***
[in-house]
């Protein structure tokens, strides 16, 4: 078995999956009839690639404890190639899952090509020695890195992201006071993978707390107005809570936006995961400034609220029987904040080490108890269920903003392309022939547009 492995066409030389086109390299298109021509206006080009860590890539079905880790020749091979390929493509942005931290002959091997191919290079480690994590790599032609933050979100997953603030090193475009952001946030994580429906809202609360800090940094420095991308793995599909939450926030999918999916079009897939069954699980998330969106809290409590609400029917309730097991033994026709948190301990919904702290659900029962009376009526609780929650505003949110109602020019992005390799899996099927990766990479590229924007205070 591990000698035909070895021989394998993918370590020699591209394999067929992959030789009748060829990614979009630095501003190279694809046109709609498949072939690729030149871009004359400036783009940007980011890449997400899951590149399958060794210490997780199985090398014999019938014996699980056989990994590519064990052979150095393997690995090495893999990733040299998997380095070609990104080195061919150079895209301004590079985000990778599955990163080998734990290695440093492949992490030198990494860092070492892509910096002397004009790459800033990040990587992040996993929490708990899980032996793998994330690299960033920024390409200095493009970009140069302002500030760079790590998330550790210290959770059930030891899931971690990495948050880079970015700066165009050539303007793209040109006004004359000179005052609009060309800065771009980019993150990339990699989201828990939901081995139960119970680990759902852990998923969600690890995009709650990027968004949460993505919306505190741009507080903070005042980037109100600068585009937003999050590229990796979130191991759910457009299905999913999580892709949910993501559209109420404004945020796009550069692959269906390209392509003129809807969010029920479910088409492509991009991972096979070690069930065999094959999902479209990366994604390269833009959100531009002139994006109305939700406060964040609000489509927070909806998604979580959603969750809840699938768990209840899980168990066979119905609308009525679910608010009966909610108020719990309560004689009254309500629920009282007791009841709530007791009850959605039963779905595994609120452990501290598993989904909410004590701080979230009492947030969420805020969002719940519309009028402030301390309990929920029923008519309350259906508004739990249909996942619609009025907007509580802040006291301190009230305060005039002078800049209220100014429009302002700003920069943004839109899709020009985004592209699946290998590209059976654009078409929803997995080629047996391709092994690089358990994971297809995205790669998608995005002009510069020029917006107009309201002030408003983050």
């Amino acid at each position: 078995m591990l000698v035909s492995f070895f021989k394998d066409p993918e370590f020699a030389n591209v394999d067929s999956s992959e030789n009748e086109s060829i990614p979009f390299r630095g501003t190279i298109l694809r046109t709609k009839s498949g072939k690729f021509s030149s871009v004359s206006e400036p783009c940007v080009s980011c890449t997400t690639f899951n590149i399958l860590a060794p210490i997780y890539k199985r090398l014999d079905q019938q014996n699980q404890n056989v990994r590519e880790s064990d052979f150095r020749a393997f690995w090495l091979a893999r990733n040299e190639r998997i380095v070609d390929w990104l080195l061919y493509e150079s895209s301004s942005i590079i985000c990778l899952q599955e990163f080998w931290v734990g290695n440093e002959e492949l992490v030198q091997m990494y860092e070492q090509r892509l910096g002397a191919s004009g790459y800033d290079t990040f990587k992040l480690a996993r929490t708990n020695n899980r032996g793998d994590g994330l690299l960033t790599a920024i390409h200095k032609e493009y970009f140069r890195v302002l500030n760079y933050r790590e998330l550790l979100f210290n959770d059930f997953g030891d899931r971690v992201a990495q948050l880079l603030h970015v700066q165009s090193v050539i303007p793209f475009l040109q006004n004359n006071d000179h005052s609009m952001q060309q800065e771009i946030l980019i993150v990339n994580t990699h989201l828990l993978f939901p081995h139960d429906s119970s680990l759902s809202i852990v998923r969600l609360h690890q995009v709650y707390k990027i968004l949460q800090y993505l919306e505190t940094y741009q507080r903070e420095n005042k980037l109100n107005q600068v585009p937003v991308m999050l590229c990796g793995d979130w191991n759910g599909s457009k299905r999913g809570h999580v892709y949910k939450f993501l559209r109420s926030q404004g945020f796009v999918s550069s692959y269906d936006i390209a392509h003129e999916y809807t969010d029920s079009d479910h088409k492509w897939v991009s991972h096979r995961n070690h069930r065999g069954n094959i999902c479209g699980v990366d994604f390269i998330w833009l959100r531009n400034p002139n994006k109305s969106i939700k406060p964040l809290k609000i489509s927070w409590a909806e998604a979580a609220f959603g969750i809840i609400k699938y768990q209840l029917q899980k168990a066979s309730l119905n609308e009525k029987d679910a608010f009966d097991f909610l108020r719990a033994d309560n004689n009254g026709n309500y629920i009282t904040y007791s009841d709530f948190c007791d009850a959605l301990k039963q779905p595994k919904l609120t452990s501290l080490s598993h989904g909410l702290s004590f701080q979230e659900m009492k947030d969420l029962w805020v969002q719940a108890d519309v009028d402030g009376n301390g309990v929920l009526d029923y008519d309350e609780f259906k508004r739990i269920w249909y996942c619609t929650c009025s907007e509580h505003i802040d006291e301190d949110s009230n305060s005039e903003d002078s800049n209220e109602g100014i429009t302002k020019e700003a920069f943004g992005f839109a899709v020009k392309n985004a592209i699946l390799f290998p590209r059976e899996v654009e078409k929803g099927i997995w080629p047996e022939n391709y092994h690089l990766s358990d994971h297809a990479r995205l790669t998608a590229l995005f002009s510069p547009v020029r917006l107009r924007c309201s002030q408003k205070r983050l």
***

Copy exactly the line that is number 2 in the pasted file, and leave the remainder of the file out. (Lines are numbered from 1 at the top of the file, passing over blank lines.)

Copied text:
């Protein structure tokens, strides 16, 4: 078995999956009839690639404890190639899952090509020695890195992201006071993978707390107005809570936006995961400034609220029987904040080490108890269920903003392309022939547009 492995066409030389086109390299298109021509206006080009860590890539079905880790020749091979390929493509942005931290002959091997191919290079480690994590790599032609933050979100997953603030090193475009952001946030994580429906809202609360800090940094420095991308793995599909939450926030999918999916079009897939069954699980998330969106809290409590609400029917309730097991033994026709948190301990919904702290659900029962009376009526609780929650505003949110109602020019992005390799899996099927990766990479590229924007205070 591990000698035909070895021989394998993918370590020699591209394999067929992959030789009748060829990614979009630095501003190279694809046109709609498949072939690729030149871009004359400036783009940007980011890449997400899951590149399958060794210490997780199985090398014999019938014996699980056989990994590519064990052979150095393997690995090495893999990733040299998997380095070609990104080195061919150079895209301004590079985000990778599955990163080998734990290695440093492949992490030198990494860092070492892509910096002397004009790459800033990040990587992040996993929490708990899980032996793998994330690299960033920024390409200095493009970009140069302002500030760079790590998330550790210290959770059930030891899931971690990495948050880079970015700066165009050539303007793209040109006004004359000179005052609009060309800065771009980019993150990339990699989201828990939901081995139960119970680990759902852990998923969600690890995009709650990027968004949460993505919306505190741009507080903070005042980037109100600068585009937003999050590229990796979130191991759910457009299905999913999580892709949910993501559209109420404004945020796009550069692959269906390209392509003129809807969010029920479910088409492509991009991972096979070690069930065999094959999902479209990366994604390269833009959100531009002139994006109305939700406060964040609000489509927070909806998604979580959603969750809840699938768990209840899980168990066979119905609308009525679910608010009966909610108020719990309560004689009254309500629920009282007791009841709530007791009850959605039963779905595994609120452990501290598993989904909410004590701080979230009492947030969420805020969002719940519309009028402030301390309990929920029923008519309350259906508004739990249909996942619609009025907007509580802040006291301190009230305060005039002078800049209220100014429009302002700003920069943004839109899709020009985004592209699946290998590209059976654009078409929803997995080629047996391709092994690089358990994971297809995205790669998608995005002009510069020029917006107009309201002030408003983050």